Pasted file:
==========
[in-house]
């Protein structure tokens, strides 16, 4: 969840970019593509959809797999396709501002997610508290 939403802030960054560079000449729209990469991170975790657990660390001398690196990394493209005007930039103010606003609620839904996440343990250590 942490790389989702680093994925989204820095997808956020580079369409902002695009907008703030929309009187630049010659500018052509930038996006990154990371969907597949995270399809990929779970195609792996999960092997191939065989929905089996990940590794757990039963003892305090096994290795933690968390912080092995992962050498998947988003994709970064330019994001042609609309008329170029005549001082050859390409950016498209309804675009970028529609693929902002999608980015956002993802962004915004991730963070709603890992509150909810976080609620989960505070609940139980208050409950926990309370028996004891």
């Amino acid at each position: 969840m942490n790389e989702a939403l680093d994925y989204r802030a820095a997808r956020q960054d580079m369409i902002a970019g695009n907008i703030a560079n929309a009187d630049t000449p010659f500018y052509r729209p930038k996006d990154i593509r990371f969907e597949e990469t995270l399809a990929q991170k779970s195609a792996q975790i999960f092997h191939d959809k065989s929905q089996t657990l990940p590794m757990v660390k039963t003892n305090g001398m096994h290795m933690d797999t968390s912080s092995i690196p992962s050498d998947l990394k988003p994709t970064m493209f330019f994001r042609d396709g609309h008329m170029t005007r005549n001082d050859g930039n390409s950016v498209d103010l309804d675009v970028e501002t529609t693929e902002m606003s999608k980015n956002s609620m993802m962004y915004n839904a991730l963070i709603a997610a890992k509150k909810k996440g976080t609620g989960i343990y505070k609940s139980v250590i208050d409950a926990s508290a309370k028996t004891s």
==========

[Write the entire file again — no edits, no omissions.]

[in-house]
């Protein structure tokens, strides 16, 4: 969840970019593509959809797999396709501002997610508290 939403802030960054560079000449729209990469991170975790657990660390001398690196990394493209005007930039103010606003609620839904996440343990250590 942490790389989702680093994925989204820095997808956020580079369409902002695009907008703030929309009187630049010659500018052509930038996006990154990371969907597949995270399809990929779970195609792996999960092997191939065989929905089996990940590794757990039963003892305090096994290795933690968390912080092995992962050498998947988003994709970064330019994001042609609309008329170029005549001082050859390409950016498209309804675009970028529609693929902002999608980015956002993802962004915004991730963070709603890992509150909810976080609620989960505070609940139980208050409950926990309370028996004891």
């Amino acid at each position: 969840m942490n790389e989702a939403l680093d994925y989204r802030a820095a997808r956020q960054d580079m369409i902002a970019g695009n907008i703030a560079n929309a009187d630049t000449p010659f500018y052509r729209p930038k996006d990154i593509r990371f969907e597949e990469t995270l399809a990929q991170k779970s195609a792996q975790i999960f092997h191939d959809k065989s929905q089996t657990l990940p590794m757990v660390k039963t003892n305090g001398m096994h290795m933690d797999t968390s912080s092995i690196p992962s050498d998947l990394k988003p994709t970064m493209f330019f994001r042609d396709g609309h008329m170029t005007r005549n001082d050859g930039n390409s950016v498209d103010l309804d675009v970028e501002t529609t693929e902002m606003s999608k980015n956002s609620m993802m962004y915004n839904a991730l963070i709603a997610a890992k509150k909810k996440g976080t609620g989960i343990y505070k609940s139980v250590i208050d409950a926990s508290a309370k028996t004891s």